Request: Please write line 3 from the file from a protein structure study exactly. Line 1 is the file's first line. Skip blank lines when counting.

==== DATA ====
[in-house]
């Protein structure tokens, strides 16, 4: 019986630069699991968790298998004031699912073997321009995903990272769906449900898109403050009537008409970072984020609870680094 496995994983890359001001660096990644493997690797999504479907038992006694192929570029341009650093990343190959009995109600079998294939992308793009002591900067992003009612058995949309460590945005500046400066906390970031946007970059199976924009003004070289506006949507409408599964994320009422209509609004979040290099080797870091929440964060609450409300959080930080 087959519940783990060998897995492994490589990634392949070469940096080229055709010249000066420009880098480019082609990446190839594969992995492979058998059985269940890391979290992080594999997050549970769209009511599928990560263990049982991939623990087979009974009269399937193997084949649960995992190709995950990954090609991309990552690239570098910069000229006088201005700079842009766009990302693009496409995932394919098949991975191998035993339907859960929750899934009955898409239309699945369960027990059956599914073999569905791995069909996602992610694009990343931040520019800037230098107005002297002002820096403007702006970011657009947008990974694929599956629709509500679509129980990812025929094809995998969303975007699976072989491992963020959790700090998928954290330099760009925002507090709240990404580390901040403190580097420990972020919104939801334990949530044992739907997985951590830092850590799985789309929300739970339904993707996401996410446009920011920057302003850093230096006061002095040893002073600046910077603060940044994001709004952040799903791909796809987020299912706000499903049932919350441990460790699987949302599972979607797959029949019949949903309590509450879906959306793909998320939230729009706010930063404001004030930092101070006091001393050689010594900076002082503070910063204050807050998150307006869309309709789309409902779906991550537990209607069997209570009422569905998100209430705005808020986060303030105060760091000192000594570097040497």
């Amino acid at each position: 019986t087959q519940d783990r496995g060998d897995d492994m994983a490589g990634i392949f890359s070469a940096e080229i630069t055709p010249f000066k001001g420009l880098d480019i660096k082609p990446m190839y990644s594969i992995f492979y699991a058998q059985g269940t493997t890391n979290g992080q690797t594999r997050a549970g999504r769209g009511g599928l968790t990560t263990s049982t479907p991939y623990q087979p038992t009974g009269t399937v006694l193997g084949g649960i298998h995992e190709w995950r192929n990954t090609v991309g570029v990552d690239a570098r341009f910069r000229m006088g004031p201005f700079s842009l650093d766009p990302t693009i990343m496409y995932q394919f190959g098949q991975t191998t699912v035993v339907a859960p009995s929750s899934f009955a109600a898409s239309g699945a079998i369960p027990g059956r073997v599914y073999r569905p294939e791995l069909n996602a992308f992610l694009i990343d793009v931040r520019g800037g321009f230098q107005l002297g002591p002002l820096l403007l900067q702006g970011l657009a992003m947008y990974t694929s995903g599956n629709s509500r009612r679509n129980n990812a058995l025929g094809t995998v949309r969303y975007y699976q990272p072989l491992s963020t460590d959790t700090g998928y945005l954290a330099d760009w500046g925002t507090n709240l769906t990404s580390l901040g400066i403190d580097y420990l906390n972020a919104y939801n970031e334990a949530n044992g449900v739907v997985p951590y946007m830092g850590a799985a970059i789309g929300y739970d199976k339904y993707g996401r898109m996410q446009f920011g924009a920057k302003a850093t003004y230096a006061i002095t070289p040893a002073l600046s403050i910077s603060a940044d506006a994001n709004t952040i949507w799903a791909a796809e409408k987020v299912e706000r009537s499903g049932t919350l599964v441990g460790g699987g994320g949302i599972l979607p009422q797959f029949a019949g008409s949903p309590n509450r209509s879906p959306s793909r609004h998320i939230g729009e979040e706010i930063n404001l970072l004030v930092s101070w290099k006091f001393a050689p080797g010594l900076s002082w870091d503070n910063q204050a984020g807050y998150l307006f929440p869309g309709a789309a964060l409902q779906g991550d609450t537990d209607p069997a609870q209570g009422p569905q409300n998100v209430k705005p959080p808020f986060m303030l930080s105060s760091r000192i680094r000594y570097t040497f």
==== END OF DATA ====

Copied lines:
């Amino acid at each position: 019986t087959q519940d783990r496995g060998d897995d492994m994983a490589g990634i392949f890359s070469a940096e080229i630069t055709p010249f000066k001001g420009l880098d480019i660096k082609p990446m190839y990644s594969i992995f492979y699991a058998q059985g269940t493997t890391n979290g992080q690797t594999r997050a549970g999504r769209g009511g599928l968790t990560t263990s049982t479907p991939y623990q087979p038992t009974g009269t399937v006694l193997g084949g649960i298998h995992e190709w995950r192929n990954t090609v991309g570029v990552d690239a570098r341009f910069r000229m006088g004031p201005f700079s842009l650093d766009p990302t693009i990343m496409y995932q394919f190959g098949q991975t191998t699912v035993v339907a859960p009995s929750s899934f009955a109600a898409s239309g699945a079998i369960p027990g059956r073997v599914y073999r569905p294939e791995l069909n996602a992308f992610l694009i990343d793009v931040r520019g800037g321009f230098q107005l002297g002591p002002l820096l403007l900067q702006g970011l657009a992003m947008y990974t694929s995903g599956n629709s509500r009612r679509n129980n990812a058995l025929g094809t995998v949309r969303y975007y699976q990272p072989l491992s963020t460590d959790t700090g998928y945005l954290a330099d760009w500046g925002t507090n709240l769906t990404s580390l901040g400066i403190d580097y420990l906390n972020a919104y939801n970031e334990a949530n044992g449900v739907v997985p951590y946007m830092g850590a799985a970059i789309g929300y739970d199976k339904y993707g996401r898109m996410q446009f920011g924009a920057k302003a850093t003004y230096a006061i002095t070289p040893a002073l600046s403050i910077s603060a940044d506006a994001n709004t952040i949507w799903a791909a796809e409408k987020v299912e706000r009537s499903g049932t919350l599964v441990g460790g699987g994320g949302i599972l979607p009422q797959f029949a019949g008409s949903p309590n509450r209509s879906p959306s793909r609004h998320i939230g729009e979040e706010i930063n404001l970072l004030v930092s101070w290099k006091f001393a050689p080797g010594l900076s002082w870091d503070n910063q204050a984020g807050y998150l307006f929440p869309g309709a789309a964060l409902q779906g991550d609450t537990d209607p069997a609870q209570g009422p569905q409300n998100v209430k705005p959080p808020f986060m303030l930080s105060s760091r000192i680094r000594y570097t040497f």